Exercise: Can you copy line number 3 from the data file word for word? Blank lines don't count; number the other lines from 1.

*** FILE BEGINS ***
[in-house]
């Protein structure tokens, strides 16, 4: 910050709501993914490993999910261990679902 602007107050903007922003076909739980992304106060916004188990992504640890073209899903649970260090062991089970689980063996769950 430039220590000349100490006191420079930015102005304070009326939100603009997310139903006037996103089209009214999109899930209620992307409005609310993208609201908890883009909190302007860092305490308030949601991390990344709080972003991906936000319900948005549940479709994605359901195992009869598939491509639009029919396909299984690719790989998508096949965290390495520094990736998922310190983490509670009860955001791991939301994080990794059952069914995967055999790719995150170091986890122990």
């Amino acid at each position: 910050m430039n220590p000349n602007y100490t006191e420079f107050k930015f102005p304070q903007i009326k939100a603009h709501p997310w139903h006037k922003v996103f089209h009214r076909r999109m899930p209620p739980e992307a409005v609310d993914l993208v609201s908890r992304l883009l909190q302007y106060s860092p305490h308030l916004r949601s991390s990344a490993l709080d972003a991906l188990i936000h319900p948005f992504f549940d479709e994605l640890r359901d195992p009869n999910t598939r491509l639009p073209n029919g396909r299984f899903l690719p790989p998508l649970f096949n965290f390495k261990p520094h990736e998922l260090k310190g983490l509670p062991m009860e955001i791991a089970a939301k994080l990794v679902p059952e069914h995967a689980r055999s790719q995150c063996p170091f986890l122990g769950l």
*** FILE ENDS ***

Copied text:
């Amino acid at each position: 910050m430039n220590p000349n602007y100490t006191e420079f107050k930015f102005p304070q903007i009326k939100a603009h709501p997310w139903h006037k922003v996103f089209h009214r076909r999109m899930p209620p739980e992307a409005v609310d993914l993208v609201s908890r992304l883009l909190q302007y106060s860092p305490h308030l916004r949601s991390s990344a490993l709080d972003a991906l188990i936000h319900p948005f992504f549940d479709e994605l640890r359901d195992p009869n999910t598939r491509l639009p073209n029919g396909r299984f899903l690719p790989p998508l649970f096949n965290f390495k261990p520094h990736e998922l260090k310190g983490l509670p062991m009860e955001i791991a089970a939301k994080l990794v679902p059952e069914h995967a689980r055999s790719q995150c063996p170091f986890l122990g769950l």